On Thursday, March 3 at Sound Outreach, 25 community members came together to discuss the planned development on Hilltop, the process of gentrification, potential long-term displacement of current Hilltop residents, and how to raise awareness. What we thought would be a small group of about 10 community leaders, easily became a strong group of 25 concerned community residents. This is a great first step and we left the meeting knowing that we will call together a larger group to talk about equity and empowerment for the whole community.
To catalyze and sustain comprehensive change efforts in neighborhoods of concentrated poverty, it is important to have both an authentic desire for change within the community and active involvement of neighborhood residents throughout the process. It is critical for leaders to understand residents’ views of the neighborhood, particularly the neighborhood’s needs and assets, and how the residents want their neighborhood to change. Thinking beyond the conversations, here is how I would frame successful strategies to community development.
Involve those experiencing needs that should be addressed. It’s both fair and logical to involve those who are most directly affected by adverse conditions. They know best what effects those conditions have on their lives, and including them in the planning process is more likely to produce a plan that actually speaks to their needs.
How to make this happen:
Involve community members from the very beginning of the process. This encourages both trust in the process and community buy-in and support, not only of the conversation, but of whatever actions are taken as a result of it. Full community participation in planning and carrying out community conversations also promotes leadership from within the community and gives voice to those who may feel they have none.
Use community-based participatory research, further involving community members and increasing community capacity. Staff of the organization that will run it, members of the target population, community officials, interested citizens, and people from involved agencies, schools, and other institutions all should be invited to the table. Everyone’s participation should be welcomed and respected, and the process shouldn’t be dominated by any individual or group, or by a single point of view.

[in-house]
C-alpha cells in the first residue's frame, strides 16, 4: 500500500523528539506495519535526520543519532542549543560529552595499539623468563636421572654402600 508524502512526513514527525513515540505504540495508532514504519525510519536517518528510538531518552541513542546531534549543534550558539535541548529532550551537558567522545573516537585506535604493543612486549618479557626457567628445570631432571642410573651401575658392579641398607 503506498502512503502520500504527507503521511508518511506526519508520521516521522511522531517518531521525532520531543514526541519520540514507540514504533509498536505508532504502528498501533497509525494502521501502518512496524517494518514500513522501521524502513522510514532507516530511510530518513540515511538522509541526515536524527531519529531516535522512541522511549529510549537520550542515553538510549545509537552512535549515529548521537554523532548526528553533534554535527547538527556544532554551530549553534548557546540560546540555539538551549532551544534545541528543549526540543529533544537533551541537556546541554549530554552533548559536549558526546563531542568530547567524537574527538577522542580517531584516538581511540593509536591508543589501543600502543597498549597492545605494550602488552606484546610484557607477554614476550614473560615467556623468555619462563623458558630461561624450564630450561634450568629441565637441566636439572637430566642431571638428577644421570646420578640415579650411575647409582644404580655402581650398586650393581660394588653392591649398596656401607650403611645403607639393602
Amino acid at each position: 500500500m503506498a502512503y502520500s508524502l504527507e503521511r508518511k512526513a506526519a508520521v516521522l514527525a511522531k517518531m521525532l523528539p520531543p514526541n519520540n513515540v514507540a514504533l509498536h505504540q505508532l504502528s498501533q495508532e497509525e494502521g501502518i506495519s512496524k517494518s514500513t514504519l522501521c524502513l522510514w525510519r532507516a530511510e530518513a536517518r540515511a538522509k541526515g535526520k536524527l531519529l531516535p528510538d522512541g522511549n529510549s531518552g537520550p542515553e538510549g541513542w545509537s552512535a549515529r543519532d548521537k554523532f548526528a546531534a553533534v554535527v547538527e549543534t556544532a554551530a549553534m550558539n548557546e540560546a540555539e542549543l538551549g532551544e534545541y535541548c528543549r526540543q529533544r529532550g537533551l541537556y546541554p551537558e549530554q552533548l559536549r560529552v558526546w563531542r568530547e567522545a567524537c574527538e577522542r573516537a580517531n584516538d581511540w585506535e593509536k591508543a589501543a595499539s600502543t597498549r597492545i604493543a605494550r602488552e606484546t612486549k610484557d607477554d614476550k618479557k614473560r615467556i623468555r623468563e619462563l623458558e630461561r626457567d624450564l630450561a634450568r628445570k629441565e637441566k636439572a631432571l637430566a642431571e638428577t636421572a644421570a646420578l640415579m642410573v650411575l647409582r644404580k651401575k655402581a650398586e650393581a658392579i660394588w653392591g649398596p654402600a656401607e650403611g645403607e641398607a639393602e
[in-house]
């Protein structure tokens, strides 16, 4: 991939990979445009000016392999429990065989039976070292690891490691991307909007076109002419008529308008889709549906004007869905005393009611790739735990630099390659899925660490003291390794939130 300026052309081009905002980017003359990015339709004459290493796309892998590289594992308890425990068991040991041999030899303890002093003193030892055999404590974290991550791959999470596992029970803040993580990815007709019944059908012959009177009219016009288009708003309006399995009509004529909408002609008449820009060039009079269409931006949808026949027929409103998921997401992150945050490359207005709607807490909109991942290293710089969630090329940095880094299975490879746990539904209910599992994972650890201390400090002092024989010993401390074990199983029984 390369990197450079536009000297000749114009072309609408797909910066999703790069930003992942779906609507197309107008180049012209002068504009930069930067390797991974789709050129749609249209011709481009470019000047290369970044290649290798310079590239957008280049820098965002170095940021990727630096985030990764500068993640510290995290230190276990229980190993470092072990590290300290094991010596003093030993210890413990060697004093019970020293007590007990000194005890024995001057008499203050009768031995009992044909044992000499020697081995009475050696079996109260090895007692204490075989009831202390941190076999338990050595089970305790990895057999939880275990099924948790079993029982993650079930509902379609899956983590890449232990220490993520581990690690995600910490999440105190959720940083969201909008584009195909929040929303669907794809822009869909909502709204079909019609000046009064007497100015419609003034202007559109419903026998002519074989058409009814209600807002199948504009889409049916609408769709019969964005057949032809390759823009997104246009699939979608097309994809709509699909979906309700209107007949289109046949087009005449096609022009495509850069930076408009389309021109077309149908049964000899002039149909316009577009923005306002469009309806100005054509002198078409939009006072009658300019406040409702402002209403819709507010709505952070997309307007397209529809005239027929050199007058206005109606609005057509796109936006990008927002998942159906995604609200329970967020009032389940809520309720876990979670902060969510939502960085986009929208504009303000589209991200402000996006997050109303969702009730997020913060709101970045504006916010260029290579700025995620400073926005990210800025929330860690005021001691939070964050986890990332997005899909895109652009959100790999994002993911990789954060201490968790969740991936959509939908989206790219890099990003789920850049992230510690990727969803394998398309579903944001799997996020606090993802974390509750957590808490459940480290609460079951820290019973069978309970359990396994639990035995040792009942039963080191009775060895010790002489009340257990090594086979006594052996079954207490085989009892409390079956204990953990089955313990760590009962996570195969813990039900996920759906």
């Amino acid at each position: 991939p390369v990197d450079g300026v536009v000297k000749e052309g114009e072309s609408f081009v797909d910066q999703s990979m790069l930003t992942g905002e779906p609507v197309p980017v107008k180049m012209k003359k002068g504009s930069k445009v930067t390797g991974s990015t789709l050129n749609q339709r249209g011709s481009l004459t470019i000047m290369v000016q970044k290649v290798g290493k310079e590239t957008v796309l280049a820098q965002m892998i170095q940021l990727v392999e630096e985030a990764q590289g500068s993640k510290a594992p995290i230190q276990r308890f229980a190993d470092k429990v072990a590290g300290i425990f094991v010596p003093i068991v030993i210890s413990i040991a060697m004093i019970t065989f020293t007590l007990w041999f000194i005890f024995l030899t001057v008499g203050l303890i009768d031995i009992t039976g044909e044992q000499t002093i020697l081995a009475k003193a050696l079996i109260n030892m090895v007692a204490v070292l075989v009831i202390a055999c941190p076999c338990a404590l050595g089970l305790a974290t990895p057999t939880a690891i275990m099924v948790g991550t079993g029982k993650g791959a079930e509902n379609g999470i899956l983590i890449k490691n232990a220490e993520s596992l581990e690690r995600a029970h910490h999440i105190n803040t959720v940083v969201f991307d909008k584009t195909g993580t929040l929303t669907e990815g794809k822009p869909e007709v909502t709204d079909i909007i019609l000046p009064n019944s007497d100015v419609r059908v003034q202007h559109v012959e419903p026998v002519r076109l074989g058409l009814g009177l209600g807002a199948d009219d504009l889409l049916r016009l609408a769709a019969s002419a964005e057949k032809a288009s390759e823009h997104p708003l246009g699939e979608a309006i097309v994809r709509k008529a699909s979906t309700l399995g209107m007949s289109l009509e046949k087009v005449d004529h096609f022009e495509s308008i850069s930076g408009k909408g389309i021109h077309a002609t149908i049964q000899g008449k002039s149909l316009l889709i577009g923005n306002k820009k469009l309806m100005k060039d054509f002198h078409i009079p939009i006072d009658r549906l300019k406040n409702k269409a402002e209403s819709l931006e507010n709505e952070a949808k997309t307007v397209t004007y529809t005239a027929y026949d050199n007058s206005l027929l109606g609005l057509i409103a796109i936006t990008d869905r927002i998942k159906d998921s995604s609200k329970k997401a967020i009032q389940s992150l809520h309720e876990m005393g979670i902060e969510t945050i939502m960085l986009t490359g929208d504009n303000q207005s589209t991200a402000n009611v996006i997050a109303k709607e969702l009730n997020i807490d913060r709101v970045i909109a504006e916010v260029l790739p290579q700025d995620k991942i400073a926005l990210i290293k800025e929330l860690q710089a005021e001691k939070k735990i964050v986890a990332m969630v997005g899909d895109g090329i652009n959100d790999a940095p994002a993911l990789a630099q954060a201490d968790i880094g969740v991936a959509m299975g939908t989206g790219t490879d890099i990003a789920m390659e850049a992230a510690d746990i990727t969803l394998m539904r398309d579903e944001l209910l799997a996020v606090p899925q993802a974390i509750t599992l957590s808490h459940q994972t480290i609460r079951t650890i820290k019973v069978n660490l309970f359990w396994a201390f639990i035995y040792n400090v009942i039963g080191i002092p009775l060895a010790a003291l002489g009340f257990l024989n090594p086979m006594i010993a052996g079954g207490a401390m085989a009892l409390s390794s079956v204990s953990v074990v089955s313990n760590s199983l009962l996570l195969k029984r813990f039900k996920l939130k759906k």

Provide an easy-to-follow road map for conducting any activity. Planning ahead will save time and effort in carrying out the process.
A planning process will give community members the opportunity to voice their opinions, hopes, and fears about the community. Their idea of priorities might be different from those of professionals, but they shouldn’t be ignored.
It may be important to address the community’s priorities first, in order to establish trust and show respect, even if you don’t believe that those priorities are in fact the most important issues. Building relationships and credibility may be more important at the beginning of a long association than immediately tackling what seems to be the most pressing need. Among other things, community members’ priorities may be the right ones: they may see underlying factors that you don’t yet understand.
Based on other conversations I’ve had with residents, here’s what I understand some of those priorities to be (subject to change):
1) Priority on “Good Jobs and Local Hires”
2) Safety – Community Policing
3) Home ownership
4) Sustain and value existing community organizations
5) Programs for youth and seniors
6) Peoples Center as a cultural hub of information & programs
7) Hilltop Library
8) Community Journalism
9) Keep homes affordable and livable for seniors and people with fixed incomes
The next step needs to be the hilltop community getting together on the same page to establish a platform, determine what we are willing to do, and what we need from community organizations to thrive. We need an action plan. We are coming together to great a fantastic coalition of residents and community organizations to work through issues and have a united front to make real change in Tacoma’s Hilltop Neighborhood.
If you are interested in attending please email Corey Mosesly @ email@example.com to be placed on the list for future events.
Special Thank you: Hilltop Action Coalition,Sound Outreach, Tacoma Housing Authority, Hilltop Urban Gardens, People’s Center Advisory Committee, Computer Club House, Hilltop Library Committee, Tacoma Urban League, Pierce County Black Collective, Pierce County Building and Trades Council, United Way of Pierce County, Peace Community Center, Metropolitan Development Council, and many other dedicated community residents for coming out.